NFL Wild Card Weekend: Five things we learnt

A look back at what happened in the first round of the play-offs

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It’s play-off time. Even though the regular season’s over, this is the time of year that matters most in the NFL. Zander Swinburne evaluates the talking points of wild card weekend, where the number of prospective Super Bowl champions was cut from twelve to eight.

1) Panthers prove regular season record is irrelevant in the play-offs

Every year in the NFL there emerges at least one play-off underdog, a team who many expect to be booted from the competition as soon as it starts. This year’s team was undoubtedly the Carolina Panthers who seemed happy just to be playing in January having won their division with an unlikely 7-8-1 record. Nevertheless, upon realising the Panthers were headed to the play-offs, the teams Twitter account correctly Tweeted: “Everyone's record is 0-0 when the play-offs start”.

Despite an abysmal regular season, the Panthers were able to shock the NFL world by demolishing the Arizona Cardinals 27-16 and set up a divisional round game with Seattle. By beating the Cardinals, they proved the theory that the play-offs represent almost a completely new season, with every team starting on the same level.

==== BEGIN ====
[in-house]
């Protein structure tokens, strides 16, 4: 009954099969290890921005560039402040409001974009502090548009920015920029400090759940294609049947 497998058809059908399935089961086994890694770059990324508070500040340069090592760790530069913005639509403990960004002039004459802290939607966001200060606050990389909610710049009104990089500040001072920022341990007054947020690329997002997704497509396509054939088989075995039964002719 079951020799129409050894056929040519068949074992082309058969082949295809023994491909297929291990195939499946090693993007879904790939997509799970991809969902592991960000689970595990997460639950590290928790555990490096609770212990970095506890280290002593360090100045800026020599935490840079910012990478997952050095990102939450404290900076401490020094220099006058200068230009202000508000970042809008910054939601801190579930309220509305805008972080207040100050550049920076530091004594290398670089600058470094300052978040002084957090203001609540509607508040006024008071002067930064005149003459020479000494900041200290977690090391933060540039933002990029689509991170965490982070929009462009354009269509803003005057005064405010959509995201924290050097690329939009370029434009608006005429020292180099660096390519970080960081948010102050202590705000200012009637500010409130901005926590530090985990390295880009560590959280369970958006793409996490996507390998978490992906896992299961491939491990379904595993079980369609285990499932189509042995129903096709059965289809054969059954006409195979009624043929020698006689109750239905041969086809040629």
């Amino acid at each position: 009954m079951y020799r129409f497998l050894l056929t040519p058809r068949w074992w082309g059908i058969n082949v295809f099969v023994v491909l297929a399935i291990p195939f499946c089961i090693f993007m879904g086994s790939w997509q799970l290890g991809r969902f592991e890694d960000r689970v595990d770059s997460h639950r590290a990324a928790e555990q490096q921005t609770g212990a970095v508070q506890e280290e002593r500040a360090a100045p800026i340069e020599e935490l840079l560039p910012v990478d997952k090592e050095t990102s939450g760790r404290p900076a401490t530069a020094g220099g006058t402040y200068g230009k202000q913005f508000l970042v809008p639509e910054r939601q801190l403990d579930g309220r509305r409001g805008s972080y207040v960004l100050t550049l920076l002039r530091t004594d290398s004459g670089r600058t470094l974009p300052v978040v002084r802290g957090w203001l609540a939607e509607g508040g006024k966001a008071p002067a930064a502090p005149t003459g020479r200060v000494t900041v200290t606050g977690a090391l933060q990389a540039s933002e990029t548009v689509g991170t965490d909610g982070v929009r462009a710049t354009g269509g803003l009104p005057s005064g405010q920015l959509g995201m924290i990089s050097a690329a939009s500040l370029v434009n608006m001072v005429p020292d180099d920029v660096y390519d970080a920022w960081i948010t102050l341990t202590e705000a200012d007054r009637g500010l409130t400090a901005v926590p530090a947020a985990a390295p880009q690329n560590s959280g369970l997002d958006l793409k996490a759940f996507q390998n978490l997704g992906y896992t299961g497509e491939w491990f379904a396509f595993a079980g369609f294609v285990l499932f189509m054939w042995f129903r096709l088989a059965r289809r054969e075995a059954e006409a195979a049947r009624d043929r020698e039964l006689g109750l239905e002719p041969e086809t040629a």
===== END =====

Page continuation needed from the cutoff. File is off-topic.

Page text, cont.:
Without getting too carried away, Carolina are still a long shot to make the Super Bowl as the road to the big game will pass through Seattle and then either Dallas or Green Bay. They were also fortunate to face an Arizona side that limped into the play-offs without a real option at quarterback. Nevertheless, the Panthers have nothing to lose and everything to gain, so a few more surprises may yet be in store for this team.

2) Determination is Dallas’ greatest strength

Once the final play-off seeds were established, the Detroit Lions' match-up with the Dallas Cowboys was, by far, the headline act. In terms of excitement, there was plenty in Arlington as the Cowboys survived to beat the Lions 24-20 and set up a divisional round game with the Green Bay Packers.

Dallas’ performances at home have been mixed all season and from the opening kick-off it appeared they were heading down a familiar road, after they gave up two quick touchdowns. Despite a poor first-half, Dallas showed resolve in their comeback, a trait essential to any play-off team that wishes to claim a Super Bowl title.